It is not surprising that observations such as these gradually kindled Tom’s interest in classroom reflective practices, which explains his doctoral dissertation titled “Qualitative analysis of four ESL teachers as reflective practitioners.” Tom espouses his own philosophy on classroom teaching with just the mention of the phrase ‘reflective practices.’

“I have observed that teachers can be like a machine in the classroom, churning out exercise after exercise for the students to do. They are akin to a ring master in a circus who drives the show at a pace he thinks is right. Such teachers are focused on finishing their lesson plans for the day without any concern about whether learning is really taking place.” He feels that such an approach can ultimately result in a burnout, as teachers can become slaves to routine.

This is where reflections and reflective practices can “reinvigorate” teachers, according to Tom. He calls such practices “self-initiated professional development.’’ He cited video- taping a teaching session as one example of gathering evidence on one’s teaching, as reflection does not merely imply reflecting about what happens in the classroom. “It is also about coming up with evidence about what works and what does not and why, and about what needs to be done.”

Reflective practices involve systematic thinking and planning. They can help teachers “uncover aspects of one’s teaching that may remain tacit and also show inconsistencies between their beliefs and actual practices.” This guides teachers to make “informed decisions about their teaching and teaching materials and not be influenced by their instinct and opinion.” They evolve into a “teacher scholar” as they move from “research to practice” and from “practice to research,” Tom added with conviction.

To a question about who shaped his teaching philosophy, Tom shared the names of Richards, Freeman and Faneslow. At a time when he was inundated with the communicative approach and several second language acquisition theories, the three applied linguists were highly influential in helping him conceive and develop his “practice approach,” based on his context and classroom. Therefore, it is not surprising when Tom unhesitatingly states that “the teacher is the method” as he/she is solely responsible for creating a conducive learning environment. Tom has gone on to publish extensively. It is not surprising as he writes every day from 7.30am to 10.30am, working on his different publications. “This is a discipline I have not deviated from,” he asserts confidently. He has just secured a grant for Canadian $50,000 to study three college teachers and their reflective practices using a case study approach.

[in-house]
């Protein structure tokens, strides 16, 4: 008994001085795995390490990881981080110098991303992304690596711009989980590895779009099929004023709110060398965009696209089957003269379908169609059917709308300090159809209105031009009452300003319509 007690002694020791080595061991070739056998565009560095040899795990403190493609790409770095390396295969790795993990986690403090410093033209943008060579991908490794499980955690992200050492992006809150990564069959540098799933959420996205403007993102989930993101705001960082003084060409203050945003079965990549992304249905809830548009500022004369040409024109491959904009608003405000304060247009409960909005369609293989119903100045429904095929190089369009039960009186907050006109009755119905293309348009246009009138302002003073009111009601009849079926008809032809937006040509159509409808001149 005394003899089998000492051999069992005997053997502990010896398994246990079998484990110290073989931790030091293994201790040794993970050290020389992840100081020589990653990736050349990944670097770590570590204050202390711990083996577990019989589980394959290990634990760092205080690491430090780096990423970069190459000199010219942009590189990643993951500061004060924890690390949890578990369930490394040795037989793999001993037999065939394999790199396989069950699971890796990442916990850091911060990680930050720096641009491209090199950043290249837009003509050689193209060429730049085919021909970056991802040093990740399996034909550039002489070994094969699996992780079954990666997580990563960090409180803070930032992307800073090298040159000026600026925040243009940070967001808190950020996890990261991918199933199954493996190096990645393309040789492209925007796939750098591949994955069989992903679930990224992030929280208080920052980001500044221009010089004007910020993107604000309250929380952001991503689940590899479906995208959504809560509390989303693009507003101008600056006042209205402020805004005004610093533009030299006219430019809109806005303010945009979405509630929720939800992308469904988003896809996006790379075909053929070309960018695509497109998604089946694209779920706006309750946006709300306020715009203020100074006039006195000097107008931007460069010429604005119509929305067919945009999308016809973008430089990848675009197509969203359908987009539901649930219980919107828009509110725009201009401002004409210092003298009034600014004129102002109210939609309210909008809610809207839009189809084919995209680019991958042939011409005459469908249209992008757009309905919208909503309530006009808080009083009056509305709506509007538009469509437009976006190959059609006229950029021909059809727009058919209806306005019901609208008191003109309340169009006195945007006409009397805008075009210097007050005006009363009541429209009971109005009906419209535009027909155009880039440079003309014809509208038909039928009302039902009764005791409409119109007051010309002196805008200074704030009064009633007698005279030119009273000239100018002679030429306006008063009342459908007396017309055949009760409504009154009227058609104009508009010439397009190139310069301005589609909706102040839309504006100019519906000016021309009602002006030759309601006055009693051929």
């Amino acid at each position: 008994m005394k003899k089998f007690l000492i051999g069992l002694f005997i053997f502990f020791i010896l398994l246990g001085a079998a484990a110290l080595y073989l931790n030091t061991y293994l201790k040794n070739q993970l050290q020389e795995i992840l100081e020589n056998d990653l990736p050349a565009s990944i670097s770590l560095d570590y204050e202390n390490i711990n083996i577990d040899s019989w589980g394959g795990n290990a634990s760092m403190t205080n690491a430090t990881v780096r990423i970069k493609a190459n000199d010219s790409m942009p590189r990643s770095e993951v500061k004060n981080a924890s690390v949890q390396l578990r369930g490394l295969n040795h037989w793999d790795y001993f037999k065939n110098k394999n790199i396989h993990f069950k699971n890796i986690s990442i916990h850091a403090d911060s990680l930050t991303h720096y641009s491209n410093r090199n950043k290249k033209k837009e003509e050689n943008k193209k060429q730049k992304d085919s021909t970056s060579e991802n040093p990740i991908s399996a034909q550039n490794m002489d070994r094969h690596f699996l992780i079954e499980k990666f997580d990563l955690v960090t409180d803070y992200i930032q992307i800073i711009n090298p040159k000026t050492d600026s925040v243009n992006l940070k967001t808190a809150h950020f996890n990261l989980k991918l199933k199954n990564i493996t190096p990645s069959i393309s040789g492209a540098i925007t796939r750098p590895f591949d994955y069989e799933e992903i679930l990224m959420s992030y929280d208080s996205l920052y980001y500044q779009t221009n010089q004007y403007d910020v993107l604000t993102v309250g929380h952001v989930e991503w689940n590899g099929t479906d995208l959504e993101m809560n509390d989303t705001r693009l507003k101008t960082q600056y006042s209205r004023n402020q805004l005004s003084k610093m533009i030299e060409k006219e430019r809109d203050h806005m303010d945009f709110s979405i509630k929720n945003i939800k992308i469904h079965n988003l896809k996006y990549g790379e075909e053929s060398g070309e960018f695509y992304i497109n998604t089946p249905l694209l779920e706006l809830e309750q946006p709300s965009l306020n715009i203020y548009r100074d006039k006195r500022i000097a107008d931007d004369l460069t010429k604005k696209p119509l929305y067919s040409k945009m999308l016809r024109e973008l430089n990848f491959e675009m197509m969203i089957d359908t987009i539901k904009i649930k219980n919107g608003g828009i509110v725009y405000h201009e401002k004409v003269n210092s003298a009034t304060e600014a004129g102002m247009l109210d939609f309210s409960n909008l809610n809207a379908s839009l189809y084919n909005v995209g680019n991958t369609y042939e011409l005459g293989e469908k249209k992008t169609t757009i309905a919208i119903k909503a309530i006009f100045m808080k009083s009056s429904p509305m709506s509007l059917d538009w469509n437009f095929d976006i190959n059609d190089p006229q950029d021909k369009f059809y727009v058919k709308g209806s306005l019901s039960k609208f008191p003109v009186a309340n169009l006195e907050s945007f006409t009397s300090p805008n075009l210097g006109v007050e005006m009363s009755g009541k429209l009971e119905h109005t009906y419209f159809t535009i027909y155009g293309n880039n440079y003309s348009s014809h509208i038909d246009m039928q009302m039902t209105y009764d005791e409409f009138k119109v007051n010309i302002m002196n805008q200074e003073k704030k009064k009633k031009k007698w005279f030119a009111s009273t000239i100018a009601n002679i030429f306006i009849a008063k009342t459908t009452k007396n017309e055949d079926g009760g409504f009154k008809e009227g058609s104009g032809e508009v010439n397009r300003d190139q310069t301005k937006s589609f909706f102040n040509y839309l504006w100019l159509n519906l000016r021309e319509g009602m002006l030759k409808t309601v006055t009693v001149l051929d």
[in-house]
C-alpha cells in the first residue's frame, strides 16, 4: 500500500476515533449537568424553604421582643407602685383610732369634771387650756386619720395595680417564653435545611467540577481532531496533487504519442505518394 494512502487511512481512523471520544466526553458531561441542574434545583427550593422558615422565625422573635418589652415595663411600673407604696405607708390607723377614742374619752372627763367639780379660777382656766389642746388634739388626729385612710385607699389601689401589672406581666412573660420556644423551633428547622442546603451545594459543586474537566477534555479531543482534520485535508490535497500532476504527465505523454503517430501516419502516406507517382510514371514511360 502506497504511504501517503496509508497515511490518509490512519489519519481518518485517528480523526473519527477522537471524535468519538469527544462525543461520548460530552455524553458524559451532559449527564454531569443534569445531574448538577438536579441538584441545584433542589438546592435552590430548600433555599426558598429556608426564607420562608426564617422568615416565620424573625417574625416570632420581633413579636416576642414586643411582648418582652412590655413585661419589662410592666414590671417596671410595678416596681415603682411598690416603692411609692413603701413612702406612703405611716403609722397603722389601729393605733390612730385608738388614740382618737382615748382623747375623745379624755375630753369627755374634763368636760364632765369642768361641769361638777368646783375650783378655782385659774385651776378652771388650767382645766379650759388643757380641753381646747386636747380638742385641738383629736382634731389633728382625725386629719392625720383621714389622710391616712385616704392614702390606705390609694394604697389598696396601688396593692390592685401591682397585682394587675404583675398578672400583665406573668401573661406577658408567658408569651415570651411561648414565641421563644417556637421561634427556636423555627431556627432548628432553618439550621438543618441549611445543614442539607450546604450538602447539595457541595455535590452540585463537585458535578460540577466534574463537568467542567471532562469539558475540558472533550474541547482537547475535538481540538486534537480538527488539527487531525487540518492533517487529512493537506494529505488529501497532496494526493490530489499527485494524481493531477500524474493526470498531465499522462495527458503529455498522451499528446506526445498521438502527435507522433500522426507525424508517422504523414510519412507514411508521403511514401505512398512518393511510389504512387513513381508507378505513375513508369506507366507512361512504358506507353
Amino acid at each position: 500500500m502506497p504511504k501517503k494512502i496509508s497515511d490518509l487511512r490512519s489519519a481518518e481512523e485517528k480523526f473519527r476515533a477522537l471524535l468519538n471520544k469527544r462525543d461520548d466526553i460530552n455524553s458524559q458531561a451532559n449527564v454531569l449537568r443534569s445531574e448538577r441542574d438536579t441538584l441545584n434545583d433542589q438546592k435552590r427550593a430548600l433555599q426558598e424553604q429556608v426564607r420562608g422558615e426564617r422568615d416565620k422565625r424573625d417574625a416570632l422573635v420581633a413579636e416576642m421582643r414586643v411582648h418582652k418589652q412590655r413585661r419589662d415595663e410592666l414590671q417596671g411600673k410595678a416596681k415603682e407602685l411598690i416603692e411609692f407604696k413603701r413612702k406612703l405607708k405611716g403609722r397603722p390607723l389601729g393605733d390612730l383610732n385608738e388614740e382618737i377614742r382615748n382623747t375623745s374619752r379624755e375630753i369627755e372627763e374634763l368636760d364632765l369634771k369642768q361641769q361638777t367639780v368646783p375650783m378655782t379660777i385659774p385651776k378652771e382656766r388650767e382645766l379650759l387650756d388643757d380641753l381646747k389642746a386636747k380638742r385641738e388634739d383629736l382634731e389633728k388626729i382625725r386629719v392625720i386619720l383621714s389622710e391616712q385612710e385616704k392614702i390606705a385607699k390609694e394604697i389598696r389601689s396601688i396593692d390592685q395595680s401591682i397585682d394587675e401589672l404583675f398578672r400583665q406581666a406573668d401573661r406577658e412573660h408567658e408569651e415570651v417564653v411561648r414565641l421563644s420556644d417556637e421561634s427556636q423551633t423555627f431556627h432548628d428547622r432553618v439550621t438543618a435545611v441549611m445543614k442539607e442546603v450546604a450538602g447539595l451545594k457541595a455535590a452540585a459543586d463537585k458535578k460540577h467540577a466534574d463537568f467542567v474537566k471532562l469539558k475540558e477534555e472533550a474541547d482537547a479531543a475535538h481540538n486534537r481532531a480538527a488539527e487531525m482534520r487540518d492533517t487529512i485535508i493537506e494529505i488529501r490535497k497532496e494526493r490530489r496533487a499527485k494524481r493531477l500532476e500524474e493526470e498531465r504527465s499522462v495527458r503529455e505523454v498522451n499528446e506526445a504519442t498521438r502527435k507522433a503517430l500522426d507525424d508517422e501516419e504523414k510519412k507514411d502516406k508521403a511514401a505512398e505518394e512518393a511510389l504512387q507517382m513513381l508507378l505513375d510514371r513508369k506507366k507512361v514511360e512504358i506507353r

Tom’s discipline in academia extends to his martial art regime as well. He practices for forty five minutes every day. He jogs regularly, loves reading thrillers and enjoys a regular pint of beer. When in Singapore, his favourite haunt is the Wala Wala Bar in Holland Village. While in Singapore, should you bump into someone in Holland Village with a baseball cap which says ‘Reflective Practice,’ you should know who it is, for Tom the ‘reflective practitioner,’ literally walks his talk. More importantly, remember not to mess with Tom Farrell.

* Farrell, T.S.C. (2008). Reflective language teaching: From research to practice. London: Continuum Press.


About the Author

Chitra Varaprasad is a senior lecturer at the Centre for English Language Communication (CELC), National University of Singapore. She has taught academic literacy, communication and language proficiency courses. Her research interests are teaching methodology and materials development. She has presented and published several papers on teaching reading and writing. Chitra’s doctoral thesis was on reading for macrostructure. She is currently CELC’s Head of Professional Development.